RABAT, Morocco -- Foreigners stranded in locked-down Morocco boarded evacuation flights Friday as governments tried to repatriate their citizens after days of travel frustration.
Visitors from around the world found themselves stuck in Morocco after the North African country suspended all international passenger flights and passenger ships to and from its territory beginning last Sunday.
The U.S. government said special chartered flights for U.S. citizens would be departing Morocco on Friday following intensifying complaints from several hundred American students and tourists scattered in cities around Morocco.
Unable to secure spots on commercial flights, some travelers slept on floors in the Marrakech airport or holed up in one of the last hotels open in Rabat. Some said they were running out of blood pressure pills and other medications.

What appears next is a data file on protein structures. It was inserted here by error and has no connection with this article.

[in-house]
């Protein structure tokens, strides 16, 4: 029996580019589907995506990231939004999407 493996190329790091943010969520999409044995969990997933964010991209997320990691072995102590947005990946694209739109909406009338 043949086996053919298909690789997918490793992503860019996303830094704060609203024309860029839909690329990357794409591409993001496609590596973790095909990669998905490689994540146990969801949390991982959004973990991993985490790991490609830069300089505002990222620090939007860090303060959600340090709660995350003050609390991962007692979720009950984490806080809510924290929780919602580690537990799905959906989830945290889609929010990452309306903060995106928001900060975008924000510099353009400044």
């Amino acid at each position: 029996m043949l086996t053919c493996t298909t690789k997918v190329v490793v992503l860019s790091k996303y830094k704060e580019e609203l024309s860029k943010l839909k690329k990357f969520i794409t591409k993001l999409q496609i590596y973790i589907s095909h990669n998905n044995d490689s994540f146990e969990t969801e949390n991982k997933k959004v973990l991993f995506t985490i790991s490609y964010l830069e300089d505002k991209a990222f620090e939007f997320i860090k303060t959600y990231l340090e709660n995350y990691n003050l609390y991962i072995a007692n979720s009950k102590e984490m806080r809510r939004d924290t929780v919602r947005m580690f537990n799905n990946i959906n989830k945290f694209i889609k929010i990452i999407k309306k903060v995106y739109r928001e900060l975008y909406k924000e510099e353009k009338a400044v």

The French government repatriated 13,000 of its citizens by Thursday and said it was working on getting up to 7,000 more out.
American tourists and students told The Associated Press on Thursday that the U.S. government had done little to help them and they instead sought guidance from other governments or searched for their own way home despite limited escape routes.
The U.S. ambassador tweeted a video promising to help, and the evacuation flights were announced overnight. Secretary of State Mike Pompeo said two or three flights left Friday.
The stranded travelers came from around the world, but evacuation assistance and guidance has varied widely from government to government.
In its latest figures, Morocco reported 74 confirmed coronavirus cases, including three deaths.